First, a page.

The results of synergistic interaction between buforin I and nisin are shown in Table 2. Results indicated that the combination of buforin I and nisin on B. subtilis, S. epidermidis, and A. oryzae showed synergistic effect, whereas it had no effect on Salmonella serovar Enteritidis and G. candidum. The combination of buforin I and nisin showed a partial synergistic effect on other microorganisms, including L. innocua, E. coli, and R. glutinis. As shown in Table 2, smaller amounts of both antimicrobial agents are used to inhibit the growth of microorganisms when viewing the synergistic or the partial synergistic effect.
The survival curve shows the effect of nisin, buforin I, and their combination against the growth of the microbial strains used in this study (Fig. 1). The survival and activity curves showed overlap and confirm the results of each other. For all microbial strains except Salmonella serovar Enteritidis and G. candidum, the curves represent FIC in a synergism or partial synergism state and placed lower than the curves of buforin I and nisin alone, indicating a higher bacteriostatic or fungistatic effect of the combined use of both agents. For all microbial strains of buforin I, antimicrobial activity was higher than that of nisin.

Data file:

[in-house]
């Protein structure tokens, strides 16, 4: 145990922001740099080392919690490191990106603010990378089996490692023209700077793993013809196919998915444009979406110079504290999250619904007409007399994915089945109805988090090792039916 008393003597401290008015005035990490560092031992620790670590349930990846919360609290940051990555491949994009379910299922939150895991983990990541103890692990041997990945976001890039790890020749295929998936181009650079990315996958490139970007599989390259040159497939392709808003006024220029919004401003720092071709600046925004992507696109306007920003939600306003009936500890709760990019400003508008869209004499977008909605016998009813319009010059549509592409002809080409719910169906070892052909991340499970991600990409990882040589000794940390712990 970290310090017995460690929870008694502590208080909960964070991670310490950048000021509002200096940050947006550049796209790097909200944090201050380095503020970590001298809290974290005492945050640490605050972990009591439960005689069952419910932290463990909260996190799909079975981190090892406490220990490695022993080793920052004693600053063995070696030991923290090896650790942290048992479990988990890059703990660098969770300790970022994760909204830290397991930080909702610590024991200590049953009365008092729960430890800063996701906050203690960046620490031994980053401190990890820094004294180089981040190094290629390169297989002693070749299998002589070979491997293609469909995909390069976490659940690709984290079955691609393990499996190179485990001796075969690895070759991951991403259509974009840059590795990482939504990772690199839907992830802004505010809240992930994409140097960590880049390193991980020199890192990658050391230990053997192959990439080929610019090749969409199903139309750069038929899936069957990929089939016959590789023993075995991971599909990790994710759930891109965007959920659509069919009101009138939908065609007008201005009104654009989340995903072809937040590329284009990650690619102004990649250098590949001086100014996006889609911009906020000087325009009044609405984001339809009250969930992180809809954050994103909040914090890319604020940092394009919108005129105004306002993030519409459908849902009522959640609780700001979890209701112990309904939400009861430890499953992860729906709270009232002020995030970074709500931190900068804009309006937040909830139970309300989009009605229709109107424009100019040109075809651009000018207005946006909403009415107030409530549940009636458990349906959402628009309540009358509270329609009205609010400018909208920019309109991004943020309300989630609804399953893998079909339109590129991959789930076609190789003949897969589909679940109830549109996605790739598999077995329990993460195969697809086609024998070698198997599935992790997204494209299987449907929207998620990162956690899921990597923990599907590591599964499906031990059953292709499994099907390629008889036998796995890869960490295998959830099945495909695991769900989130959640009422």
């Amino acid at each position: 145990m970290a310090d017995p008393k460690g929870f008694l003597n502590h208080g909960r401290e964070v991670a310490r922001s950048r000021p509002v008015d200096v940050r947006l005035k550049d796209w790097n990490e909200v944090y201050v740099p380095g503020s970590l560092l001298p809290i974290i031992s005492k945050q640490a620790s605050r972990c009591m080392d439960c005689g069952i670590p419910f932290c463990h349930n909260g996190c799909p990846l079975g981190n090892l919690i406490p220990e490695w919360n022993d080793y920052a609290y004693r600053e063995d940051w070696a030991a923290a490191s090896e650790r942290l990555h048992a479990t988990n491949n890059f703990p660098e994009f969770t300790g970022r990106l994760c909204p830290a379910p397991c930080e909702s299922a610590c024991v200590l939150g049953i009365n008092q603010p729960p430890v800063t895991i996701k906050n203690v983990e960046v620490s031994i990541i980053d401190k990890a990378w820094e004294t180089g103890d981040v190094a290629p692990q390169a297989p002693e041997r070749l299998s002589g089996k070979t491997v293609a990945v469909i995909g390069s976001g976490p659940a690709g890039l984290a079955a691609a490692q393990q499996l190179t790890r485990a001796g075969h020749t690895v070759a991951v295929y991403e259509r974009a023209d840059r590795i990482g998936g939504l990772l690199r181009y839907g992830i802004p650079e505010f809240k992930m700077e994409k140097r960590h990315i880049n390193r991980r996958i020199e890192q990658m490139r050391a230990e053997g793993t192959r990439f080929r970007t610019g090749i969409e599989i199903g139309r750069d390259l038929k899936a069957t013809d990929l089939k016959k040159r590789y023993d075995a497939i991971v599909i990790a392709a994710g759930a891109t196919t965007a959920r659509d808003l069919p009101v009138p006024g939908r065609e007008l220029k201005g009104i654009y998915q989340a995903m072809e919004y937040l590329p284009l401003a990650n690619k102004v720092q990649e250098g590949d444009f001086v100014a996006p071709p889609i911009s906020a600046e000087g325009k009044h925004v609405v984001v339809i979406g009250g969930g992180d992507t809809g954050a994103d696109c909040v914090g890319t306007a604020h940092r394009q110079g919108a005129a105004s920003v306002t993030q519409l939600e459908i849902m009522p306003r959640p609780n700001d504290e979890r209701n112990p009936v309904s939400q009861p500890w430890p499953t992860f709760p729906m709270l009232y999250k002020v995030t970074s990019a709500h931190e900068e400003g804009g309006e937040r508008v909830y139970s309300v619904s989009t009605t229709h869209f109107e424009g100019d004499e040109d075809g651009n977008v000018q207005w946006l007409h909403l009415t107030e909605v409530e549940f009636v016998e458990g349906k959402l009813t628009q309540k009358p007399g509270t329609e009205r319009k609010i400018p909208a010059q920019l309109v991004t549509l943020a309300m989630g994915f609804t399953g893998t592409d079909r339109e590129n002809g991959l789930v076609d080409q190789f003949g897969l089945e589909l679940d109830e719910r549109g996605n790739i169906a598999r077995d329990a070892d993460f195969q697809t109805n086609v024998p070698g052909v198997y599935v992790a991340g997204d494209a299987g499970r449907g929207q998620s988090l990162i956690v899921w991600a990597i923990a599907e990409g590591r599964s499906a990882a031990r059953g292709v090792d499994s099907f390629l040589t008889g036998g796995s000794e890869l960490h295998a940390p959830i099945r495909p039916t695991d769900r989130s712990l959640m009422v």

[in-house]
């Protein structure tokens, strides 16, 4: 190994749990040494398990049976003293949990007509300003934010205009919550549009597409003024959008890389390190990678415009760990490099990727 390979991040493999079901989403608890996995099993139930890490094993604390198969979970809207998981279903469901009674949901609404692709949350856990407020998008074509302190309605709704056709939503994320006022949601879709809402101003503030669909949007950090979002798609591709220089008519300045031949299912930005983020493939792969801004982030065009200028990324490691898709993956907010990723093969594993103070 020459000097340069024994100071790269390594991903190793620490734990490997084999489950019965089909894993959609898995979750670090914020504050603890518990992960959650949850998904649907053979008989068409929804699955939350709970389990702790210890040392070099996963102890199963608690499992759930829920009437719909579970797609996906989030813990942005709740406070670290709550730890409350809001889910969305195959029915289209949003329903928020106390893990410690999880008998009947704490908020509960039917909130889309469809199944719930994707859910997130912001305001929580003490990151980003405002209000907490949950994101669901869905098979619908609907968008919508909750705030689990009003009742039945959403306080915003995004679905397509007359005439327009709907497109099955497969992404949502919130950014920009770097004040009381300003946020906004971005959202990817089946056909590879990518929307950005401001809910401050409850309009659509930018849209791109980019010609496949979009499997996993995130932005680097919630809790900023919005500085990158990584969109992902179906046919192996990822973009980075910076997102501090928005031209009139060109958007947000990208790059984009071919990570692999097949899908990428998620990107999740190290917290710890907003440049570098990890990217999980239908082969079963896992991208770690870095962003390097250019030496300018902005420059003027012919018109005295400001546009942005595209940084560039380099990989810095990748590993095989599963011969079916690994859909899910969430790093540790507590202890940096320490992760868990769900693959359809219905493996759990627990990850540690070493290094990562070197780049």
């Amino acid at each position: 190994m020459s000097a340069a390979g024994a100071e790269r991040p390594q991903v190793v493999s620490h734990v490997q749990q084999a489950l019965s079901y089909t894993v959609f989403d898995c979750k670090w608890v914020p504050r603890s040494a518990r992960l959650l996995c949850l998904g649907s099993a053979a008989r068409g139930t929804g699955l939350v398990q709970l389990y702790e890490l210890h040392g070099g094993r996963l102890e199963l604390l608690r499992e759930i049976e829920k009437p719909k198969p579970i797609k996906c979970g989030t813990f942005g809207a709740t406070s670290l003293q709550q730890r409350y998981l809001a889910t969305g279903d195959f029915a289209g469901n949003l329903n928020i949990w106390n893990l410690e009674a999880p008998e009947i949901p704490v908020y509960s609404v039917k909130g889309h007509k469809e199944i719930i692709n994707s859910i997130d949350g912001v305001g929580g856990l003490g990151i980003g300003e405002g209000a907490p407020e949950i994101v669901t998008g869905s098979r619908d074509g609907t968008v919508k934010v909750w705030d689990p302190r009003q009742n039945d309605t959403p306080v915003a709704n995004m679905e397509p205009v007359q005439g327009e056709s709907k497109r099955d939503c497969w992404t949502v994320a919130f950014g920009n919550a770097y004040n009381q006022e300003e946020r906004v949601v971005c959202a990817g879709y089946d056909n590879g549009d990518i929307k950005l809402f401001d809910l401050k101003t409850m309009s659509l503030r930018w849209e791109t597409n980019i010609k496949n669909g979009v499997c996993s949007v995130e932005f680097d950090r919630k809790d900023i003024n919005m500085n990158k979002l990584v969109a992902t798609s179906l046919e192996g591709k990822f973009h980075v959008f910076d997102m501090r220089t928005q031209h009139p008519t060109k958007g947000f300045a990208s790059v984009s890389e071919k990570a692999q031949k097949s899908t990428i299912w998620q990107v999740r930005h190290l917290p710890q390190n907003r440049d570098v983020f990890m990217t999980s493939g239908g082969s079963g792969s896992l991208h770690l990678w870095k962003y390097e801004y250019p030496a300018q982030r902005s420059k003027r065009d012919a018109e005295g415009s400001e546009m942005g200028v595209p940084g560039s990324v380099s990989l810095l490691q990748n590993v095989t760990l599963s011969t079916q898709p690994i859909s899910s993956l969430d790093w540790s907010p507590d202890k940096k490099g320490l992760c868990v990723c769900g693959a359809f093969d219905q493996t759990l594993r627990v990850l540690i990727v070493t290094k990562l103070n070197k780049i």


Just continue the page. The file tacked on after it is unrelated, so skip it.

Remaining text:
The antibacterial activity of various cationic peptides on foodborne and food spoilage microorganisms like B. subtilis, Bacillus cereus, S. aureus, L. monocytogenes, Salmonella Typhimurium, Shigella sonnei, E. coli O157:H7, and P. aeruginosa have been investigated in many studies (13, 20, 22, 61). Nisin is one of the most attractive cationic peptides in the field of food microbiology (2), and its antimicrobial effect on many gram-positive foodborne and food spoilage microorganisms, including S. aureus (11), L. innocua (65), and L. monocytogenes and B. subtilis (44) with MICs equal to 7.8, 1, 250, and 125 μg/mL, respectively, has been investigated. Nisin's inhibitory effect on the outgrowth of spores of Bacillus species and Clostridium species has been recorded (26). Ashari et al. (5) reported MICs of nisin for E. coli FNCC 0091, Pseudomonas fluorescens FNCC 0070, and Aspergillus niger FNCC 6080, were 500, 500, and 250 IU, respectively. Yosef et al. (77) reported that nisin can inhibit growth of Aspergillus parasiticus and accumulation of aflatoxin B1 and G1 over 3 days; with continued incubating for 10 days, the growth inhibitory effect of nisin was decreased, whereas its inhibitory effect on toxin production was still observed. Similar results were reported by Gourama and Bullerman (36) when they investigated inhibition of growth and aflatoxin production of Aspergillus flavus subsp. parasiticus by Lactobacillus species. Not only did growing Lactobacillus cells inhibit germination of mold spores, but even culture supernatant broth from the mixture of strains inhibited mold growth. These authors reported that Lactobacillus species prevented mold growth because of low pH and a microbial competition effect; however, the inhibition of aflatoxins in this study probably resulted from a low-molecular-weight bacterial metabolite or metabolites (36). Numerous studies have shown that these low-molecular-weight bacterial metabolites are bacteriocin, with a molecular weight of about 3.4 (7), and nisin, which is the main metabolite produced by Lactobacillus spp. (24, 32). Le Lay et al. (43) recorded that nisin reduced C. albicans proliferation and that nisin inhibited C. albicans growth beginning at 500 μg/mL.